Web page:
I had the right to use my mother tongue at school

A bit of an obvious statement, you may think. Unfortunately, it is not. Instead, it is a problem many children in the developing world still face: not being able to attend school in their mother tongue.

United Nation’s International Mother Language Day is celebrated on Sunday the 21st of February and this year’s theme emphasises children’s right to schooling in their mother tongue. Children should have the right to an early education a language they know.

UNESCO wants to emphasise the “importance of appropriate languages of instruction, usually mother tongues, in early years of schooling: formal and non-formal education must deliver quality education for all learners by taking a multilingual approach”.

Attending school in a language I knew was something I took for granted when I was small. The realisation that just like running water and roof over my head, this is by far not the standard for many children, makes me truly appreciate what I had. I was born into a bilingual family with a Finnish-speaking mother and a Swedish-speaking father, and – because both of the languages have an official status in Finland – schooling was available in both. Which one is my mother tongue? – well, that is good question and you can read my further musings in this post.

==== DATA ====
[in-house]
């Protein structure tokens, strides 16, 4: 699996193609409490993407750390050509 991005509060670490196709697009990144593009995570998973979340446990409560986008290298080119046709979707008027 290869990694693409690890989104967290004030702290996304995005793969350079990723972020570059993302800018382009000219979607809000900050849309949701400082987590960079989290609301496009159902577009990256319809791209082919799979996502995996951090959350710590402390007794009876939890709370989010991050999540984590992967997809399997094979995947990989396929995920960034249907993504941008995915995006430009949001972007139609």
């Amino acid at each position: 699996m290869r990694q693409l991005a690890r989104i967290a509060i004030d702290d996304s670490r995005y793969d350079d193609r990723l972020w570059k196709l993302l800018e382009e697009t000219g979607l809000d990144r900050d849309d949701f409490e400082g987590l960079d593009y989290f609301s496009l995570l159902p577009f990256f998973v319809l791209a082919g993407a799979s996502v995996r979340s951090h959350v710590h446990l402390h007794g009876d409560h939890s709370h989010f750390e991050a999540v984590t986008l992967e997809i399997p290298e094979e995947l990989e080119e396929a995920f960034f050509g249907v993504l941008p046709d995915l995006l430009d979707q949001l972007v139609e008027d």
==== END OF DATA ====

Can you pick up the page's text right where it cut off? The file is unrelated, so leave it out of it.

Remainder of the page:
Not only was I allowed to start my education in a language familiar to me, I had the luxury of choice. And I actually made use of this option: the first two years I went to school in Swedish, then, as an 8-year-old, I switched to a Finnish school for a year. I suppose that does show that I was comfortable in both languages at that age and that my parents had succeeded in a fairly balanced bilingual upbringing. Well done, mum and dad! (and thank you for letting me decide which school to go to)

What if I would have had to go to school in English, a language that neither of my parents knew? What if that had been the only option for me? Would I have proceeded with the same confidence? Not only is it important to give all children access to schooling, but to do it in a language they know and can express themselves in.

Actually, multilingual education is something that every country should consider. Far too many children finish school having studied languages, but unable to express themselves in them, as they have not been able to practice their languages enough. I hope that schools all over the world will become more open-minded to the concept of multiple languages in teaching, and I do think schools in areas where many languages are spoken should be showing the way. Let’s make multilingual schools the standard, not the exception!

Follow the International Mother Language Day Celebration Facebook page for updates and interesting articles!

May the peace and power be with you. Yours, Rita © Rita Rosenback 2019

Bringing up a Bilingual Child by Rita RosenbackNever miss a post! Sign up to the Multilingual Parenting newsletter and I will send you a recap of the week’s posts every Sunday. Every second week you will receive a more extensive issue with links to research articles and interesting posts from other writers, as well as handy tips and ideas! Want to read more like this? My book Bringing up a Bilingual Child is available on Amazon and in well-stocked bookshops. Do you have a specific question? You can send it to our team of Family Language Coaches and we will reply in a Q&A (questions are answered in order of arrival). If you are interested in tailor-made family language coaching, please, contact me and I will send you a proposal.